On September 4th at Himmel Park library, 1035 N. Treat Ave., 6 to 7:30 p.m.:
Japanese American Internment in Arizona
Beginning in April 1942, over 30,000 persons of Japanese descent residing in the western states were removed from their homes and relocated to Arizona. This program explores the reasons for internment, the impact upon Japanese Americans, and the unique circumstances that divided the Japanese American community into those who were interned and those who were not.
This program also explores every-day life in the camps for different individuals and touches upon the American Indian communities who served as unwilling hosts.
This is an Arizona Humanities Council sponsored program presented by Karen J. Leong, Ph.D., Director of the Asian Pacific American Studies Program at Arizona State University, Associate Professor of Women and Gender Studies and Asian Pacific American Studies, and an Affiliate Faculty of History.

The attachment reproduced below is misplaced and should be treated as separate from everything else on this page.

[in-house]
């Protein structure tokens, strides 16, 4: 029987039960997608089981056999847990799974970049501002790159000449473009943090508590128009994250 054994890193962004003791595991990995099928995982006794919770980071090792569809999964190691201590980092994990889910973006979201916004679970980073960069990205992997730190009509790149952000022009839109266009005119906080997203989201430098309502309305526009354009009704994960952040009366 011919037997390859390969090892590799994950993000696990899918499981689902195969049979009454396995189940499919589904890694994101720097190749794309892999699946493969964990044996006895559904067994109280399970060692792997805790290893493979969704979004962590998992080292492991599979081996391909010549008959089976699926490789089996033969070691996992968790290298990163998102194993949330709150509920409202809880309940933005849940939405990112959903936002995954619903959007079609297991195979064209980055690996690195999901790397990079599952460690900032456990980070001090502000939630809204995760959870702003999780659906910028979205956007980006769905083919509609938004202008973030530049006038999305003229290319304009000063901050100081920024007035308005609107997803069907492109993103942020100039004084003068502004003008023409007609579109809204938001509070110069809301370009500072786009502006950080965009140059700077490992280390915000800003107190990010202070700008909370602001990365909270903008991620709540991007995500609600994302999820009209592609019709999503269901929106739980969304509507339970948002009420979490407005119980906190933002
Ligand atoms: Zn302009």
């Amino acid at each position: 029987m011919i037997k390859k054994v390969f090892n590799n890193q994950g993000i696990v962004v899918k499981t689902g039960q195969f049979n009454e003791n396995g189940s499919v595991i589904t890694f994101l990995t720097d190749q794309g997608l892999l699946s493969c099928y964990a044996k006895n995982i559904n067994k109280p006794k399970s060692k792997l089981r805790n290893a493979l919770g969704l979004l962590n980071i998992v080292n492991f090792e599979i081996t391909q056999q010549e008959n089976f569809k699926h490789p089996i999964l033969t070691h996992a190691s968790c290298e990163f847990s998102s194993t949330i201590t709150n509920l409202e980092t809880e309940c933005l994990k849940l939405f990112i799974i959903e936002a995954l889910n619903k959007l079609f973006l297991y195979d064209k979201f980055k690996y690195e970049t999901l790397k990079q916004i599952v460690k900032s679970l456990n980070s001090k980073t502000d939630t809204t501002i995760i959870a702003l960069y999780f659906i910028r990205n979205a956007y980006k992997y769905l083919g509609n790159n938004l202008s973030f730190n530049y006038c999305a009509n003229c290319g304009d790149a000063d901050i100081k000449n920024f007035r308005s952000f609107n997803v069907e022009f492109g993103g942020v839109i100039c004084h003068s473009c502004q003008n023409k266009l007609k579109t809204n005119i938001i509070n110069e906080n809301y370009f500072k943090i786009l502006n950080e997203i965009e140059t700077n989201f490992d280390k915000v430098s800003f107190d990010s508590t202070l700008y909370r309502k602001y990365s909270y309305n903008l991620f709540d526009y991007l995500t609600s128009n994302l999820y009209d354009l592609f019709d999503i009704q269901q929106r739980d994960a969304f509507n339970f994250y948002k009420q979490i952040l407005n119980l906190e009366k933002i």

I worked as U.S. Senator Dan Inouye’s Legislative Aide who helped pass the federal legislation that created the National Commission on Wartime Relocation & Internment of Civilians, which investigated this civil rights issue & lead to eventual reparations for the 120,000 Japanese Americans (mostly U.S. Citizens & permanent legal residents) who were interned in the United States. There were two large relocation/internment camps here in the State of Arizona, so attend this talk to find out more about the Arizona camps at Gila River and Poston.